Charlie: Eli probably has one the best collections of UK Garage in America. Actually, we teamed up with the guys who are now in control of Nice N Ripe records, and all of its subdivisions, Nice N Fruity, Up in the Air, etc. They reissued all of it on Beatport, and we’re in the process of doing an official compilation CD that will come out in 2013…
Eli: Soul Clap mixes the history of Nice N Ripe basically.
Charlie: All that time and money spent buying these records and searching them out kinda comes full circle, that’s pretty cool.
What are the craziest-looking vinyls you’ve seen?
Charlie: We both agree that Genevan Heathen’s Charlie Sheen vinyl is the craziest looking record we’ve ever seen.
Eli: Just to have someone’s face on a record is awesome, but then he took his lips and super imposed them on Charlie Sheen’s face on the b-side of the vinyl, how did he do that stuff? It’s so crazy.
Charlie: You know, there was this Paul Johnson record on Dust Trax, where he’s just got a pair of tits in his hands. That’s pretty cool.
Eli: We have to do a picture disc at some point.
Are there records you’re still looking for? That special buried treasure out there?
Charlie: I just came full circle on a record I’ve been looking for for such a long time, it’s a record by Romanthony featuring Nyree, called Good Tymz. We just got it at Oye in Berlin two weeks ago. I’ve been looking for that record since I was a teenager. That was a big moment. I found it totally by accident. I freaked out.
Eli: That is the best feeling. For me, I actually had a bag of records stolen eight years ago. It was a bunch of my UK Garage and 2step records, and there was this one on 4 Liberty Records from the UK, it was this amazing 2step record. I’ve never been able to find out what this record was, it’s one of those records where I knew what it looked like but not what it was called…and it’s not even on Discogs, I can’t fucking find it! So that’s one amazing early 2000 kinda r&b / garage record that I don’t think I’ll ever be able to find again.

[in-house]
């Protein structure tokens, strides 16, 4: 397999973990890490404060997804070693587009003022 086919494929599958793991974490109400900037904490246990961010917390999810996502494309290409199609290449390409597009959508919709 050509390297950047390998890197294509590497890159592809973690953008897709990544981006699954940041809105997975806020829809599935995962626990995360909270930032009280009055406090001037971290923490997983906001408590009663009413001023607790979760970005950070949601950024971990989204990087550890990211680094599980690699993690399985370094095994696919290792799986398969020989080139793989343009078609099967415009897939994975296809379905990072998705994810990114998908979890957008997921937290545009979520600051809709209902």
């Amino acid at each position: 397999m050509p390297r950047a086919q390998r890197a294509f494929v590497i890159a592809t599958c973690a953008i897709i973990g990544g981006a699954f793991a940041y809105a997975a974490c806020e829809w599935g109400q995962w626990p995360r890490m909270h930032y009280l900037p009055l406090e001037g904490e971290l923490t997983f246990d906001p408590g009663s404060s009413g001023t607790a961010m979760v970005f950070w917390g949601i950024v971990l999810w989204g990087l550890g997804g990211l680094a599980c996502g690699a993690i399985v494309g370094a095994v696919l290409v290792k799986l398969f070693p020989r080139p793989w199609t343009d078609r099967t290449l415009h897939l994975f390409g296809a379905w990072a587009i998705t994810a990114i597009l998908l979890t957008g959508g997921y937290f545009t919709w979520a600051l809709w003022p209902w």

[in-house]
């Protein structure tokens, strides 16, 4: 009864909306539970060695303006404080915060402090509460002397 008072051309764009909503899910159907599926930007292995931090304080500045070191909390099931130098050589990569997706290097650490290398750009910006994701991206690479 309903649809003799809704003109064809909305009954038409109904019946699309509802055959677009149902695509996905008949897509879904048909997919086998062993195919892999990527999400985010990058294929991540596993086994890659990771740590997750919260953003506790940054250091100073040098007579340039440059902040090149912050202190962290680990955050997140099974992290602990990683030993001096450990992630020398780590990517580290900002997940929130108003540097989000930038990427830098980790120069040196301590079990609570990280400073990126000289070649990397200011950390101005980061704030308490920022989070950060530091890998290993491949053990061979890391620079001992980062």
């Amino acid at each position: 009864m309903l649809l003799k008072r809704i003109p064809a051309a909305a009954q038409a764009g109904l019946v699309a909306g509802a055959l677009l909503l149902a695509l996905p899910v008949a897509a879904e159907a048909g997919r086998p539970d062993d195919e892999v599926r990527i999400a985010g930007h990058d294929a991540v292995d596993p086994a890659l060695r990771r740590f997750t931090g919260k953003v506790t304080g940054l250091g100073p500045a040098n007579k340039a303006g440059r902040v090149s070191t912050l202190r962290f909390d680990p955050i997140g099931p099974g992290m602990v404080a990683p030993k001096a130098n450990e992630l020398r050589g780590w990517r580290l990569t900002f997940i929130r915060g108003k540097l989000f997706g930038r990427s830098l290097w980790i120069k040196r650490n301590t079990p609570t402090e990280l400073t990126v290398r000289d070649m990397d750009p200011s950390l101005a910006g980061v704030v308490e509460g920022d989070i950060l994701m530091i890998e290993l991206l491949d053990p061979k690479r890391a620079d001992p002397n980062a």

Charlie: Maybe we should ask the Dream Team guys and they’ll give you a copy.
Eli: That would be amazing.
Do you feel the younger generation of DJs who were born in the digital era should learn to DJ with vinyls? Is it an essential building block when it comes to being a DJ?
Eli: Look, at this point there’s so many amazing technologies and there’s so many crazy things that let you push how you use sound and performance, and that’s cool. But a lot of those things you can now do aren’t really DJing. For me DJing is putting two songs together to create a feeling, it’s not like looping over and over again and putting a bunch of tracks on top of each other. It’s the traditional feeling of it. I think kids can learn how to DJ with Traktor and CDJs, but they’ll never be able understand what it feels like to DJ if they never use vinyl. This feeling is irreplaceable.
Charlie: Maybe it’s like kung fu. You gotta learn the history before you can get to the nunchucks.
Eli: Or it’s like photography where if you want to be a real photographer you really have to use a darkroom so you can understand the technique that you’re using, even when you’re editing digital photography. It’s the same thing. Computers open up all these new doors, but to really become the master of an art form, you really have to understand the way it’s built.
Where do you see vinyl in 30 years?
Eli: Oh man, obviously where we’re going is complete loss of electricity, the whole infrastructure of the world is going to break at some point in the next 30 years, we can all agree on that. So we’ll have to go back to vinyl since there won’t be any computers or electricity anymore. You’ll have to get a stone and turn it around the record so you can hear the sound from the groove, and that’s where vinyl is going.
Charlie: I actually foresee a culture where music boxes replace all vinyls. You’ll have to turn that little crank on tiny music boxes, and that’s all you get.
Eli: So I guess we’ll get back to gramophones where you have to crank it yourself.
Charlie: I foresee a lot of Lindy Hop.
Nightplane “Heartbeat ep” (SCR1201) is out on Soul Clap Records on 12″ marbled red/blue vinyl.
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Buy Night Plane ft. Heather D’Angelo EP on vinyl